Stewart Lets Viacom Shake Up Late Night Again by Hiring a WomanKelly Gilblom
As cable TV audiences bid farewell to Jon Stewart, one of their beloved comics, Comedy Central has a chance to shake up late-night TV again by naming a host for “The Daily Show” who’s not a white male.
Tina Fey or Amy Poehler would bring name recognition that rivals Stewart’s. Comedy Central could also promote one of the show’s correspondents, such as Jessica Williams, who’s well-known to fans of “The Daily Show.”
By choosing a host of a different race or gender, Viacom Inc., the owner of Comedy Central, could head off comparisons with Stewart, who won over audiences with his witty take on politics and current events, A new host will have an opportunity to change “The Daily Show” in other ways. The program was started by two women.
“If you look at who is doing all the night-time shows on major networks, big comedy shows, it’s all men, and mostly white men,” said Dustin Kidd, an associate professor of sociology at Temple University in Philadelphia. “They need to reach out to someone who isn’t white and think about a woman.”
Robert Thompson, director of the Bleier Center for Television & Popular Culture at Syracuse University, sees three obvious candidates in women who already work on the show and have won over viewers.
Williams, who joined “The Daily Show” in 2012, was previously a stand-up comic. Samantha Bee has been with the show for more than 10 years, while Kristen Schaal started in 2008 and has also been in movies including “Toy Story 3” and “Dinner for Schmucks.”
“‘The Daily Show’ would get a lot of credit for replacing Jon Stewart with an African-American woman,” Thompson said by phone. “I think Jessica Williams would be a splendid choice.”
Steve Albani, a spokesman for Comedy Central, said the network wouldn’t comment on possible successors.
The trade publication The Wrap on Wednesday listed 13 possible replacements on its website. Only two were women, Chelsea Handler, who has hosted talk shows on the E! network and is creating a new one for Netflix Inc., and Schaal.
With Stewart reportedly earning as much as $30 million annually, more than any other talk-show host on broadcast or cable TV, Comedy Central will be in position to pay up for an established star, Barton Crockett, an FBR & Co. analyst, wrote in a research note today.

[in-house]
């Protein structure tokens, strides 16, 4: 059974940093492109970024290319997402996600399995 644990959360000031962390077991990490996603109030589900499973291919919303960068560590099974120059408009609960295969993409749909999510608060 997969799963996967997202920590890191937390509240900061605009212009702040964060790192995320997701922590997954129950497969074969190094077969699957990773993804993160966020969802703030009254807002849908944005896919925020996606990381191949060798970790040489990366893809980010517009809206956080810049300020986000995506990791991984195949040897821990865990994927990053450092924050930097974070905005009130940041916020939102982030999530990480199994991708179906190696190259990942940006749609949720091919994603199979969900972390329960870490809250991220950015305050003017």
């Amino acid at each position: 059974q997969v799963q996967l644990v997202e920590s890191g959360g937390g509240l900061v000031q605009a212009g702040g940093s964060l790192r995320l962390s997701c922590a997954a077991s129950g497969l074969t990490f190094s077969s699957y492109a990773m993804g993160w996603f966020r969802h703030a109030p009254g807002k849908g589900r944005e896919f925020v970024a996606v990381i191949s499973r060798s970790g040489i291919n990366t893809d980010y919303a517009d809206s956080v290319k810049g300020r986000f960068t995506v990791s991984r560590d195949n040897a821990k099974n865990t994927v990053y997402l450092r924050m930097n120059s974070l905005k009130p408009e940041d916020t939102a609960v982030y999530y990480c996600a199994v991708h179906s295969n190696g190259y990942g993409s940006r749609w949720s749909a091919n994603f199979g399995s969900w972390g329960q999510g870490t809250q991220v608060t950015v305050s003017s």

“We expect Viacom to pursue high-profile replacements, and to benefit near-term from a goodbye tour that helps ratings,” Crockett wrote.
The popular Stewart, 52, said Tuesday night in New York he is leaving “The Daily Show,” a job he’s held since 1999. The announcement came months after departure of two heir apparents. Stephen Colbert left to become late night host on CBS while John Oliver was hired by Time Warner Inc.’s HBO. Larry Wilmore another Stewart protege, now hosts “The Nightly Show” on Comedy Central.
Stewart didn’t say when he’s leaving. Comedy Central said in a statement “The Daily Show” will “endure for years to come.”
Stewart turned the show into an influential outlet for political commentary and a chief source of news for the 18-to-34-year-old male demographic, a group advertisers target.
A 2014 report by the Brookings Institution showed “The Daily Show” is a more trusted news source than MSNBC.
“The Daily Show” averaged 1.3 million viewers a night in the week ended Jan. 30, according to Nielsen data. That compared with 4 million for “The Tonight Show Starring Jimmy Fallon” in the current TV season and about 2.7 million each for CBS’s the “Late Show With David Letterman” and “Jimmy Kimmel Live.”
Comedy Central’s prime-time audience has shrunk 17 percent in the current TV season that started in September, to an average of 693,000 viewers a night from 831,000 a year earlier, according to Nielsen data.
Thompson said to keep its audience, “The Daily Show” should promote from within. Since Oliver, who briefly hosted the show in 2013 when Stewart left to direct a movie, is no longer available, other correspondents are the best choice.
“My guess is they are not only scrambling to answer that question now, but have been thinking about it for some time,” Thompson said. “The stable of people being groomed internally was in anticipation of Jon Stewart leaving sooner rather than later.”
Kidd said outside candidates, such as Poehler or Pete Davidson, a 21-year-old “Saturday Night Live” cast member, would be just as good and keep the younger audience drawn to Stewart’s irreverent take on news.
“They need to target the social-media generation, the 18-to-34,” Kidd said. “They’re getting that audience, but they need to be recruiting someone for this show who is from that demographic.”
Nikki Usher, an assistant professor at the School of Media and Public Affairs at George Washington University, said it’s more likely the network will choose another white male, even if the idea of hiring a woman is popular.
Young males are still among the most sought-after group by advertisers and there’s a perception that men are a more-trusted source of news and are funnier, according to Usher.
To pick a woman “you’d have to have someone so amazing that you appeal to the dude who looks up to Jon Stewart as ‘The Man,’” Usher said.